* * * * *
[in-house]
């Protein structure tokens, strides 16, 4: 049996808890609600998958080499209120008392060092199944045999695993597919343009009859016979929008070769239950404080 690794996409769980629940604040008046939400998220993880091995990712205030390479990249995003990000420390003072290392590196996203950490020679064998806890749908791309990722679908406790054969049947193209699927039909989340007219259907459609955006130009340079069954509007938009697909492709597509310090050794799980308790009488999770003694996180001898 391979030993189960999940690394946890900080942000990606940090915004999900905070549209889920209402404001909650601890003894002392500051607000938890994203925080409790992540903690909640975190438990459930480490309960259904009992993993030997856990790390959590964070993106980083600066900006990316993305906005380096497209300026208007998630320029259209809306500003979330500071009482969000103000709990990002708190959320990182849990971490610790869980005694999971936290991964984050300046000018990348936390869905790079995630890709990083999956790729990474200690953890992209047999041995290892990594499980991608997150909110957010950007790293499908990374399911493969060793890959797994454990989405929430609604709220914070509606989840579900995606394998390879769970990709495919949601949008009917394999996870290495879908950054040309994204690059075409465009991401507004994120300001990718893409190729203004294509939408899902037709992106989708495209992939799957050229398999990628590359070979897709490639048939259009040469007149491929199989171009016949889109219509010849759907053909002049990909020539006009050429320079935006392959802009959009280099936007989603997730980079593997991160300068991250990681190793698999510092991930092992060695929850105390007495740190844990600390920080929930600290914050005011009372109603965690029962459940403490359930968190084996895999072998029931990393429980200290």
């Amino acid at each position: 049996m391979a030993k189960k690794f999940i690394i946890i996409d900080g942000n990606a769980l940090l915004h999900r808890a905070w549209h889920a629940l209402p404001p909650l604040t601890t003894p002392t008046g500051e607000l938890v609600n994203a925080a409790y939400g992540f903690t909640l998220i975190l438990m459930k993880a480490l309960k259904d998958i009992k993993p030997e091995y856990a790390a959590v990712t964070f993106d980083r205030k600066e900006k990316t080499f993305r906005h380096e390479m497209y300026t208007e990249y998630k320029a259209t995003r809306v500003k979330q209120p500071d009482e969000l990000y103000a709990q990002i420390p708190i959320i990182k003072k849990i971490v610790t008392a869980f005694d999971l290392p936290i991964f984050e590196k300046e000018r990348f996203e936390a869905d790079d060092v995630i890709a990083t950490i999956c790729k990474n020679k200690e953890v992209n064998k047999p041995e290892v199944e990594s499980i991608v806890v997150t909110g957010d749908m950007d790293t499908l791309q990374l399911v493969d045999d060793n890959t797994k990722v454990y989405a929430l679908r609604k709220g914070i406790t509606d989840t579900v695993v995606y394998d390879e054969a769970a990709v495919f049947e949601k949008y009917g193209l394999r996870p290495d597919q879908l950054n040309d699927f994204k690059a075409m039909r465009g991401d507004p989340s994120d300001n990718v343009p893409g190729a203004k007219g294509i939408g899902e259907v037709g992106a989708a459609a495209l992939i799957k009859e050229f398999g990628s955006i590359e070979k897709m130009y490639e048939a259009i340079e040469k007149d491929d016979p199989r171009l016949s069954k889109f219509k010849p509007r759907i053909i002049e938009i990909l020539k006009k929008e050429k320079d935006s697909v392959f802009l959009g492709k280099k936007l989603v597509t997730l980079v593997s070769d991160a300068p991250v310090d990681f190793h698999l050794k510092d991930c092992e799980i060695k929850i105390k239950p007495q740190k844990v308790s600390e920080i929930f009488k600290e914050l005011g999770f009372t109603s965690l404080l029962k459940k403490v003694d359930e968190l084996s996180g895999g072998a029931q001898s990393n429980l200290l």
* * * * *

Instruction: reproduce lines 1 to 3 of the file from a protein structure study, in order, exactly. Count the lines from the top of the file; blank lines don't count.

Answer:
[in-house]
């Protein structure tokens, strides 16, 4: 049996808890609600998958080499209120008392060092199944045999695993597919343009009859016979929008070769239950404080 690794996409769980629940604040008046939400998220993880091995990712205030390479990249995003990000420390003072290392590196996203950490020679064998806890749908791309990722679908406790054969049947193209699927039909989340007219259907459609955006130009340079069954509007938009697909492709597509310090050794799980308790009488999770003694996180001898 391979030993189960999940690394946890900080942000990606940090915004999900905070549209889920209402404001909650601890003894002392500051607000938890994203925080409790992540903690909640975190438990459930480490309960259904009992993993030997856990790390959590964070993106980083600066900006990316993305906005380096497209300026208007998630320029259209809306500003979330500071009482969000103000709990990002708190959320990182849990971490610790869980005694999971936290991964984050300046000018990348936390869905790079995630890709990083999956790729990474200690953890992209047999041995290892990594499980991608997150909110957010950007790293499908990374399911493969060793890959797994454990989405929430609604709220914070509606989840579900995606394998390879769970990709495919949601949008009917394999996870290495879908950054040309994204690059075409465009991401507004994120300001990718893409190729203004294509939408899902037709992106989708495209992939799957050229398999990628590359070979897709490639048939259009040469007149491929199989171009016949889109219509010849759907053909002049990909020539006009050429320079935006392959802009959009280099936007989603997730980079593997991160300068991250990681190793698999510092991930092992060695929850105390007495740190844990600390920080929930600290914050005011009372109603965690029962459940403490359930968190084996895999072998029931990393429980200290």
């Amino acid at each position: 049996m391979a030993k189960k690794f999940i690394i946890i996409d900080g942000n990606a769980l940090l915004h999900r808890a905070w549209h889920a629940l209402p404001p909650l604040t601890t003894p002392t008046g500051e607000l938890v609600n994203a925080a409790y939400g992540f903690t909640l998220i975190l438990m459930k993880a480490l309960k259904d998958i009992k993993p030997e091995y856990a790390a959590v990712t964070f993106d980083r205030k600066e900006k990316t080499f993305r906005h380096e390479m497209y300026t208007e990249y998630k320029a259209t995003r809306v500003k979330q209120p500071d009482e969000l990000y103000a709990q990002i420390p708190i959320i990182k003072k849990i971490v610790t008392a869980f005694d999971l290392p936290i991964f984050e590196k300046e000018r990348f996203e936390a869905d790079d060092v995630i890709a990083t950490i999956c790729k990474n020679k200690e953890v992209n064998k047999p041995e290892v199944e990594s499980i991608v806890v997150t909110g957010d749908m950007d790293t499908l791309q990374l399911v493969d045999d060793n890959t797994k990722v454990y989405a929430l679908r609604k709220g914070i406790t509606d989840t579900v695993v995606y394998d390879e054969a769970a990709v495919f049947e949601k949008y009917g193209l394999r996870p290495d597919q879908l950054n040309d699927f994204k690059a075409m039909r465009g991401d507004p989340s994120d300001n990718v343009p893409g190729a203004k007219g294509i939408g899902e259907v037709g992106a989708a459609a495209l992939i799957k009859e050229f398999g990628s955006i590359e070979k897709m130009y490639e048939a259009i340079e040469k007149d491929d016979p199989r171009l016949s069954k889109f219509k010849p509007r759907i053909i002049e938009i990909l020539k006009k929008e050429k320079d935006s697909v392959f802009l959009g492709k280099k936007l989603v597509t997730l980079v593997s070769d991160a300068p991250v310090d990681f190793h698999l050794k510092d991930c092992e799980i060695k929850i105390k239950p007495q740190k844990v308790s600390e920080i929930f009488k600290e914050l005011g999770f009372t109603s965690l404080l029962k459940k403490v003694d359930e968190l084996s996180g895999g072998a029931q001898s990393n429980l200290l």